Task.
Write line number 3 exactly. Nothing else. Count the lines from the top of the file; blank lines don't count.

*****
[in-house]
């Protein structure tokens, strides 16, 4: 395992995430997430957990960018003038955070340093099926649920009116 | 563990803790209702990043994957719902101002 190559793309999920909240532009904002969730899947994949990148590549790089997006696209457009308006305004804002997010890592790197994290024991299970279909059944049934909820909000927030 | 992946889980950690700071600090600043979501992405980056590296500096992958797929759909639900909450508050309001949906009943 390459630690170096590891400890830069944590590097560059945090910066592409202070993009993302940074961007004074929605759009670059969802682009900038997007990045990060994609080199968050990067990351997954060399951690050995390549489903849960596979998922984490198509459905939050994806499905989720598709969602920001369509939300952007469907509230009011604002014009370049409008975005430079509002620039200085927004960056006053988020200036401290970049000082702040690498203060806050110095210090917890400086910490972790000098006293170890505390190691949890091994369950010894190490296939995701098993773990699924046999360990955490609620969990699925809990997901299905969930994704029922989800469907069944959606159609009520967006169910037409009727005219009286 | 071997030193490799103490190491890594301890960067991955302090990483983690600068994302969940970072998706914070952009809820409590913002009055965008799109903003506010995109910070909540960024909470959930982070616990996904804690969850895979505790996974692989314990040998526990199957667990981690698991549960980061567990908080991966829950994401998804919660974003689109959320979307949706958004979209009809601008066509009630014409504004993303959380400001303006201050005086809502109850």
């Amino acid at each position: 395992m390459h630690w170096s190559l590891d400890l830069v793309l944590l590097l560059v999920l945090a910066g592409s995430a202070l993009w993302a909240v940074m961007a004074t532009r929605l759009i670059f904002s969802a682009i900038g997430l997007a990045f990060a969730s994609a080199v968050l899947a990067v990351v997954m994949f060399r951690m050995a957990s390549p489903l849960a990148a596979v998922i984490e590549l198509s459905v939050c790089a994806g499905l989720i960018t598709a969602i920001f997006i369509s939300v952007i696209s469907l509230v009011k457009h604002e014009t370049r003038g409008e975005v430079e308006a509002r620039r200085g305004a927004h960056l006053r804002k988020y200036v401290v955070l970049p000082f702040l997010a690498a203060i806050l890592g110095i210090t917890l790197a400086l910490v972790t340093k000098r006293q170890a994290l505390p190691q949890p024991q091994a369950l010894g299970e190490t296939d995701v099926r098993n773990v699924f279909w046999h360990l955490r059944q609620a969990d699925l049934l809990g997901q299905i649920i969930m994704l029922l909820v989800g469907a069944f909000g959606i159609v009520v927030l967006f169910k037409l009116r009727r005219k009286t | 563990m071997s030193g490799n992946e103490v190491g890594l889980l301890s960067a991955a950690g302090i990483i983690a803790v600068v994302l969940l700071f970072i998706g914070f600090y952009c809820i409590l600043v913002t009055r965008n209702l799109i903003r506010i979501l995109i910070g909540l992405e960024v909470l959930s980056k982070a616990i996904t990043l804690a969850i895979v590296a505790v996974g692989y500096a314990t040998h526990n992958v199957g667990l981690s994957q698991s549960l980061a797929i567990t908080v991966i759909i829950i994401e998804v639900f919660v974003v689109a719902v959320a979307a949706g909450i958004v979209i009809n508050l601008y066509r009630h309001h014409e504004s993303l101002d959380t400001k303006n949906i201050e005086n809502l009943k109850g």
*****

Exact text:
């Amino acid at each position: 395992m390459h630690w170096s190559l590891d400890l830069v793309l944590l590097l560059v999920l945090a910066g592409s995430a202070l993009w993302a909240v940074m961007a004074t532009r929605l759009i670059f904002s969802a682009i900038g997430l997007a990045f990060a969730s994609a080199v968050l899947a990067v990351v997954m994949f060399r951690m050995a957990s390549p489903l849960a990148a596979v998922i984490e590549l198509s459905v939050c790089a994806g499905l989720i960018t598709a969602i920001f997006i369509s939300v952007i696209s469907l509230v009011k457009h604002e014009t370049r003038g409008e975005v430079e308006a509002r620039r200085g305004a927004h960056l006053r804002k988020y200036v401290v955070l970049p000082f702040l997010a690498a203060i806050l890592g110095i210090t917890l790197a400086l910490v972790t340093k000098r006293q170890a994290l505390p190691q949890p024991q091994a369950l010894g299970e190490t296939d995701v099926r098993n773990v699924f279909w046999h360990l955490r059944q609620a969990d699925l049934l809990g997901q299905i649920i969930m994704l029922l909820v989800g469907a069944f909000g959606i159609v009520v927030l967006f169910k037409l009116r009727r005219k009286t | 563990m071997s030193g490799n992946e103490v190491g890594l889980l301890s960067a991955a950690g302090i990483i983690a803790v600068v994302l969940l700071f970072i998706g914070f600090y952009c809820i409590l600043v913002t009055r965008n209702l799109i903003r506010i979501l995109i910070g909540l992405e960024v909470l959930s980056k982070a616990i996904t990043l804690a969850i895979v590296a505790v996974g692989y500096a314990t040998h526990n992958v199957g667990l981690s994957q698991s549960l980061a797929i567990t908080v991966i759909i829950i994401e998804v639900f919660v974003v689109a719902v959320a979307a949706g909450i958004v979209i009809n508050l601008y066509r009630h309001h014409e504004s993303l101002d959380t400001k303006n949906i201050e005086n809502l009943k109850g």